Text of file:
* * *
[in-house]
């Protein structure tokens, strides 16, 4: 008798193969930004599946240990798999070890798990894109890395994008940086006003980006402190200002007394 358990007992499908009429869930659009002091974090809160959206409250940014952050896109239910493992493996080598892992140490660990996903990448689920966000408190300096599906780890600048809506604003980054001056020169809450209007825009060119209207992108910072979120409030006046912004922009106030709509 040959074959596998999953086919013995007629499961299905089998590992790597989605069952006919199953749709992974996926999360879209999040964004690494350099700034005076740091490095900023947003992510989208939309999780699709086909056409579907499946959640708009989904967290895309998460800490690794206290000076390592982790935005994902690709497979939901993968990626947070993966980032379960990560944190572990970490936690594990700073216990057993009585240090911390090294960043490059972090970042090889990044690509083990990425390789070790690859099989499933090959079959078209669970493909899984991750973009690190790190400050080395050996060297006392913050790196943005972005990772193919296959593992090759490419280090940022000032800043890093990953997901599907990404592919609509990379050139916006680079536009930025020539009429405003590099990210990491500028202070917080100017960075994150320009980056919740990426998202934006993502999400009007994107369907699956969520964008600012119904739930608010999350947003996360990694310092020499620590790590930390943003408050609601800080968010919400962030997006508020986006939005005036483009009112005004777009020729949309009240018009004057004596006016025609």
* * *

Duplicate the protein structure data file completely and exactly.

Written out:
[in-house]
């Protein structure tokens, strides 16, 4: 008798193969930004599946240990798999070890798990894109890395994008940086006003980006402190200002007394 358990007992499908009429869930659009002091974090809160959206409250940014952050896109239910493992493996080598892992140490660990996903990448689920966000408190300096599906780890600048809506604003980054001056020169809450209007825009060119209207992108910072979120409030006046912004922009106030709509 040959074959596998999953086919013995007629499961299905089998590992790597989605069952006919199953749709992974996926999360879209999040964004690494350099700034005076740091490095900023947003992510989208939309999780699709086909056409579907499946959640708009989904967290895309998460800490690794206290000076390592982790935005994902690709497979939901993968990626947070993966980032379960990560944190572990970490936690594990700073216990057993009585240090911390090294960043490059972090970042090889990044690509083990990425390789070790690859099989499933090959079959078209669970493909899984991750973009690190790190400050080395050996060297006392913050790196943005972005990772193919296959593992090759490419280090940022000032800043890093990953997901599907990404592919609509990379050139916006680079536009930025020539009429405003590099990210990491500028202070917080100017960075994150320009980056919740990426998202934006993502999400009007994107369907699956969520964008600012119904739930608010999350947003996360990694310092020499620590790590930390943003408050609601800080968010919400962030997006508020986006939005005036483009009112005004777009020729949309009240018009004057004596006016025609």